Dr. Ron Ehrlich: [00:37:00] So there it is. I always love talking to Shankardev. That’s why I always get him. I learn so much whenever I talk to him. As I mentioned, he’s on the Advisory Panel of our Unstress Health Platform and Community. And it’s really I’m looking forward in the New Year to maybe even doing some live workshops with him together for our Unstress Health Community.
But Yoga Nidra and it’s such a simple and powerful tool, and that’s really what Unstress Health is all about. Creating just gathering together people and things and information, which is easy, accessible, cheap, and profound. It’s at your fingertips. You know, as I said, I’ve said before, is the world we live in becomes increasingly more complicated. I truly believe the solutions to better health are remarkably simple.
Dr. Ron Ehrlich: [00:37:58] And what can be more simple and accessible than body scanning and controlling your breath, as we’ve talked about on so many other podcasts? It’s why we at Unstress Health believe that ‘Sleep’ and ‘Breathe’ are absolutely the foundational pillars. And once you get them right, you will have the physical, mental, and emotional energy and resilience to make all the right decisions about what you’re going to need, how you’re going to move, and be able to control how you think, and Yoga Nidra and those five stages.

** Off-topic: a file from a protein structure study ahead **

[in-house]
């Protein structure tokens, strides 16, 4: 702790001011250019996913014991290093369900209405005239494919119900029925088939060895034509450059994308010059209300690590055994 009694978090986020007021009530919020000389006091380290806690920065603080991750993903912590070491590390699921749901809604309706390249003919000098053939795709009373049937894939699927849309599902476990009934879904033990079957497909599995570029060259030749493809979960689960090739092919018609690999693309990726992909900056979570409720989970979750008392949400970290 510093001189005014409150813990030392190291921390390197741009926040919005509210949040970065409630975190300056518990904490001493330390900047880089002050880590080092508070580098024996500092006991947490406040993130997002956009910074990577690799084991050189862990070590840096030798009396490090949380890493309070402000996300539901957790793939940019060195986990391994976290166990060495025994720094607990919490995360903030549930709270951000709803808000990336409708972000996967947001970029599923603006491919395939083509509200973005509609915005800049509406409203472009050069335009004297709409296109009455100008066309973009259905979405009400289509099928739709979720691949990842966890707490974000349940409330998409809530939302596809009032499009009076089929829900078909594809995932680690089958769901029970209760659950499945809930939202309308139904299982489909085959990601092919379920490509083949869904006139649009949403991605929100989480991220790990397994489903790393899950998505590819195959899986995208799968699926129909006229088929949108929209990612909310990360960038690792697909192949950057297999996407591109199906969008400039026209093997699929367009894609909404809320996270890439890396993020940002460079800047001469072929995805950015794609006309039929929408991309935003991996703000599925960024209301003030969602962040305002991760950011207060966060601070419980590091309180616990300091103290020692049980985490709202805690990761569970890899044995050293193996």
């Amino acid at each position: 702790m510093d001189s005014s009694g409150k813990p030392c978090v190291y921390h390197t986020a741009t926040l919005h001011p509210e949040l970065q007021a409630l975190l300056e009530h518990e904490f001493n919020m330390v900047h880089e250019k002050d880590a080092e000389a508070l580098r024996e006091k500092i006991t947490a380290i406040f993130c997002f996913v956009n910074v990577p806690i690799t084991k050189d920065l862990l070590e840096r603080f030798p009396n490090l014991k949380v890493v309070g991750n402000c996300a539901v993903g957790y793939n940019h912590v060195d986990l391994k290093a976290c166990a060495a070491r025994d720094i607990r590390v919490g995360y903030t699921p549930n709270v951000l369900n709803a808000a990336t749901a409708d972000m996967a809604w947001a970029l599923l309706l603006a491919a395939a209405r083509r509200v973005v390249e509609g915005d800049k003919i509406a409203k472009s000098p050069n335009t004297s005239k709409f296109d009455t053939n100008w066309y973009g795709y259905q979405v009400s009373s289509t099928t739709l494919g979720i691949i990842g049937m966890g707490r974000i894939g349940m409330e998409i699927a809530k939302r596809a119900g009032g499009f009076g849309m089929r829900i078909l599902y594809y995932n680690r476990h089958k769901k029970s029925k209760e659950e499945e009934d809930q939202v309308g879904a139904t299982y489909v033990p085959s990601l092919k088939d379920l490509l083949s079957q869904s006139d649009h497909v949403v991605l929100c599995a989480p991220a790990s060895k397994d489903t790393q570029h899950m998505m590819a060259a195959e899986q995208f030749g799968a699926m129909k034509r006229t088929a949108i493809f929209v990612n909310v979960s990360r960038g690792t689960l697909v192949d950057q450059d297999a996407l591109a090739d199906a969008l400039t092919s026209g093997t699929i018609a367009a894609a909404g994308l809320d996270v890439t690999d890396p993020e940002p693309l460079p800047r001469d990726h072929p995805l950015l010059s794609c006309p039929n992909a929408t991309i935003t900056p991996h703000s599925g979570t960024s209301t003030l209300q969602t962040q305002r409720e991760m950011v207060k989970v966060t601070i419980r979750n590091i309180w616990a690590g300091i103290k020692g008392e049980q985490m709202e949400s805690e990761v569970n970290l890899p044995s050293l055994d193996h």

Dr. Ron Ehrlich: [00:38:32] It is so interesting to see these new ideas of non-sleep deep rest become so… Well, will become. If you haven’t heard of it, you will. It will become more popular. But it’s been around for thousands of years in Yoga Nidra. And well, at least since the 50s and 60s with Swami Sachinanda Saraswati, who is intimately connected, it has influenced Dr. Shankardev Saraswati.
When I first met Shankadev 25 or 30 years ago, he was Swami. Dr. Shankardev Saraswati, as I said, he’s been teaching yoga and meditation for almost 50 years and I’ve known Shankardev for 30 years. We’ve had his CDs, so get on that Big Shakti website and download that Yoga Nidra and start putting it in, including it in your toolbox of things to do.
Dr. Ron Ehrlich: [00:39:10] And on those nights when you’re not sleeping well. And remember what Rosemary Clancy said. Once your prefrontal cortex kicks in, and hey, it does for all of us, you know, we ruminate over the day’s events and stressors, and that’s normal. But if it’s happening night after night after night and you want to regain control, then, hey, body rotations, breathing internal sensations by focussing on hot, cold, heavy feathers, pain, and then visual visualization of objects, symbols that are spiritual or getting into the animal or instinctive side of things, and then achieving eventually a total awakening. What a wonderful tool to have. We’ll have links to that, of course, on our show notes. I hope this finds you well. Until next time. This is Dr Ron Ehrlich. Be well.
This podcast provides general information and discussion about medicine, health, and related subjects. This content is not intended and should not be construed. As medical advice or as a substitute for care by a qualified medical practitioner. If you or any other person has a medical concern, he or she should consult with an appropriately qualified medical practitioner. Guests who speak in this podcast express their own opinions, experiences, and conclusions.